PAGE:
Students tour Capitol Reef

GEO 1110 and 3200 use Southeastern outdoors as textbook
Posted Thursday, November 17, 2016 - 12:52pm

 During the course of an academic year, USU Eastern students who complete GEO 1110 Physical Geology and GEO 3200 The Earth Through Time, will have the opportunity to participate in at least six-field trips. 

According to associate professor Michelle Fleck, “the students typically visit Arches National Park, Capitol Reef National Park, Dead Horse Point State Park, Antelope Island State Park, Little & Big Cottonwood Canyons in the Wasatch Mountains, the Cleveland-Lloyd Dinosaur Quarry, the San Rafael Swell, and we also make some short trips within 10 miles of campus. 

“Price is located in an ideal setting for students to learn the basics of geology.  Within a couple of hours’ drive, our students can see dozens of types of igneous, sedimentary and metamorphic rocks. 

“These rocks were formed in volcanoes, ancient & oceans, and vast deserts, and ranging in age from billions of years to only a few hundred years. This type of experiential learning is more powerful (and fun!) that just looking at photos in a textbook.  Our students in Price are extremely fortunate to be in the center of a natural ‘museum’ of geology.’”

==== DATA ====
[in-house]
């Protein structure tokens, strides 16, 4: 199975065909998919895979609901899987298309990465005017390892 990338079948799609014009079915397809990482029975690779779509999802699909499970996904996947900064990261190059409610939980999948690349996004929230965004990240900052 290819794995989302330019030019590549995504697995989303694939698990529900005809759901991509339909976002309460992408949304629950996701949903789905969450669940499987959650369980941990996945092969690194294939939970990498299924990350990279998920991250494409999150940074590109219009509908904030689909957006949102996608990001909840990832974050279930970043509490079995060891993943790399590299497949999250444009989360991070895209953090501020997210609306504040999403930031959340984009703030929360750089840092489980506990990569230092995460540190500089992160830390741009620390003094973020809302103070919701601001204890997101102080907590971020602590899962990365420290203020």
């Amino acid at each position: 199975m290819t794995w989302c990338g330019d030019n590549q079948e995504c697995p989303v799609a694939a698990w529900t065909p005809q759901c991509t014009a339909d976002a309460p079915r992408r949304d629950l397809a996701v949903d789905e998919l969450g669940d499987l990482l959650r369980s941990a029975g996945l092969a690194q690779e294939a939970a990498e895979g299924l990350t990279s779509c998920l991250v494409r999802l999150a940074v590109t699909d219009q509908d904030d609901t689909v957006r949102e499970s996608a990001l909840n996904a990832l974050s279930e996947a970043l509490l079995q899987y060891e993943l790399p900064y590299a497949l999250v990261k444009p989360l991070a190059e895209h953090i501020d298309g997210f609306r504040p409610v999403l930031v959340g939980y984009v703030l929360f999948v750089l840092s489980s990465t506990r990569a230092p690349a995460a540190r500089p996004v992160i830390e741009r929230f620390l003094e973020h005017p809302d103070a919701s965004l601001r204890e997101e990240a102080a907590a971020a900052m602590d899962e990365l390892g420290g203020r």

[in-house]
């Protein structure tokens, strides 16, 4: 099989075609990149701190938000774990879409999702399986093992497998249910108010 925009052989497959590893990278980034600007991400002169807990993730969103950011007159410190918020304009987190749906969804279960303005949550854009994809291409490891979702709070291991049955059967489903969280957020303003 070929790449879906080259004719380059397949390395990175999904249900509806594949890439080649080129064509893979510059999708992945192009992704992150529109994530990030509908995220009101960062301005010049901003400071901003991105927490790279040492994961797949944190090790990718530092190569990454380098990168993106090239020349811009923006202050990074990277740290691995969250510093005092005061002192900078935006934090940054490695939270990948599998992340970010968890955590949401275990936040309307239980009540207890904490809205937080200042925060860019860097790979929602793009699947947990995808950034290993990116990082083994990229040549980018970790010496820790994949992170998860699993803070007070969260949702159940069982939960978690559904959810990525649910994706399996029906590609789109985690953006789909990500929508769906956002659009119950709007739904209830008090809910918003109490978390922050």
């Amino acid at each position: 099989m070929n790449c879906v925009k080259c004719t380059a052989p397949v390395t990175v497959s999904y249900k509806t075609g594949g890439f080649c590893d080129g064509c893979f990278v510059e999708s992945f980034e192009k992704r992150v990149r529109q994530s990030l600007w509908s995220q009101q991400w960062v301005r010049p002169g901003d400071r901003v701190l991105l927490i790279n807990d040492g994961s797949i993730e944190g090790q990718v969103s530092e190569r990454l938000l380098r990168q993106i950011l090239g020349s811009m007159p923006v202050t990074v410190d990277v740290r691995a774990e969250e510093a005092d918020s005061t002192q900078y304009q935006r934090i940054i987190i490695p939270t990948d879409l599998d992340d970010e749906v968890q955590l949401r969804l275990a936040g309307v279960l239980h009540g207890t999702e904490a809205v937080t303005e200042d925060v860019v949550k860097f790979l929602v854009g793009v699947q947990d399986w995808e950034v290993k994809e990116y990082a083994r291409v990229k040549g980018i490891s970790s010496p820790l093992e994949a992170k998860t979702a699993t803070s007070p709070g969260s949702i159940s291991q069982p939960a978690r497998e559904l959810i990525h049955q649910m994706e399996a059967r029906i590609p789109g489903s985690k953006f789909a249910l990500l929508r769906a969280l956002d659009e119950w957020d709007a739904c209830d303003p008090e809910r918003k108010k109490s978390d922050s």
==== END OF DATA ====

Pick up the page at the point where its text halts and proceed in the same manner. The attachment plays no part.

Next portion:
The geology students most recent trip was to Capitol Reef National Park last week. Visiting the park is a surreal adventure among massive sandstone formations, towering arches, ancient writings and a valley of red rocks. The majority of the 100-mile long up-thrust formation called the Waterpocket Fold, a rocky spine extending from Thousand Lake Mountain to Lake Powell, is preserved in the park.

Waterpocket Fold is a warp in the Earth’s crust over 65 million years old. It is the largest exposed monocline in North America.

“We drove over 300 miles, making a loop from Price through Emery and Loa, then back to Price through Hanksville and Green River.   The group hiked about two miles to The Tanks in Capitol Wash and saw wonderful examples of geologic folds and ancient sand dunes.  

“On the way home, we stopped for dinner at Ray’s Tavern in Green River,” she said. GEO 1110 is taught fall semester while GEO 3200 is taught spring semester.

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